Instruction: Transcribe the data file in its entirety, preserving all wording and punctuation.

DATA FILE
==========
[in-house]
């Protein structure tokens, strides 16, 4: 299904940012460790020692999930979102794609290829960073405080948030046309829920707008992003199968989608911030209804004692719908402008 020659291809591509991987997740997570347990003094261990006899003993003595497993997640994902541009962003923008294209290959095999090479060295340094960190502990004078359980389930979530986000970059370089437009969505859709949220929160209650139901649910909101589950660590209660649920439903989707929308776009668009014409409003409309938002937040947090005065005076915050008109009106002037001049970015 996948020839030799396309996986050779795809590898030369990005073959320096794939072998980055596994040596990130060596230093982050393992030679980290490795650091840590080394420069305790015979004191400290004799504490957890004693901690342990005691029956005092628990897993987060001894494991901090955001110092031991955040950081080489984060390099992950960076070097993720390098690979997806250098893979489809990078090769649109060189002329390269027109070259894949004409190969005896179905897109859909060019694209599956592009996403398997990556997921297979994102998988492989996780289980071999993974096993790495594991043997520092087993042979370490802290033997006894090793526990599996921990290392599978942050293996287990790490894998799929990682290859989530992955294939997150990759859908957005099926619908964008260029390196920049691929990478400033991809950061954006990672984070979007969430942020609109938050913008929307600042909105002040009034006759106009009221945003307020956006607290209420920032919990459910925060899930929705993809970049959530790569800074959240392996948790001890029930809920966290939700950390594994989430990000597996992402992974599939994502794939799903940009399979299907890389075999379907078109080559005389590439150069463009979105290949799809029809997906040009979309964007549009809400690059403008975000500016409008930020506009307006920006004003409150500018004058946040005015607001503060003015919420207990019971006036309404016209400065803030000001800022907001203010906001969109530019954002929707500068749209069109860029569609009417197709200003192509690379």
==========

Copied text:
[in-house]
């Protein structure tokens, strides 16, 4: 299904940012460790020692999930979102794609290829960073405080948030046309829920707008992003199968989608911030209804004692719908402008 020659291809591509991987997740997570347990003094261990006899003993003595497993997640994902541009962003923008294209290959095999090479060295340094960190502990004078359980389930979530986000970059370089437009969505859709949220929160209650139901649910909101589950660590209660649920439903989707929308776009668009014409409003409309938002937040947090005065005076915050008109009106002037001049970015 996948020839030799396309996986050779795809590898030369990005073959320096794939072998980055596994040596990130060596230093982050393992030679980290490795650091840590080394420069305790015979004191400290004799504490957890004693901690342990005691029956005092628990897993987060001894494991901090955001110092031991955040950081080489984060390099992950960076070097993720390098690979997806250098893979489809990078090769649109060189002329390269027109070259894949004409190969005896179905897109859909060019694209599956592009996403398997990556997921297979994102998988492989996780289980071999993974096993790495594991043997520092087993042979370490802290033997006894090793526990599996921990290392599978942050293996287990790490894998799929990682290859989530992955294939997150990759859908957005099926619908964008260029390196920049691929990478400033991809950061954006990672984070979007969430942020609109938050913008929307600042909105002040009034006759106009009221945003307020956006607290209420920032919990459910925060899930929705993809970049959530790569800074959240392996948790001890029930809920966290939700950390594994989430990000597996992402992974599939994502794939799903940009399979299907890389075999379907078109080559005389590439150069463009979105290949799809029809997906040009979309964007549009809400690059403008975000500016409008930020506009307006920006004003409150500018004058946040005015607001503060003015919420207990019971006036309404016209400065803030000001800022907001203010906001969109530019954002929707500068749209069109860029569609009417197709200003192509690379």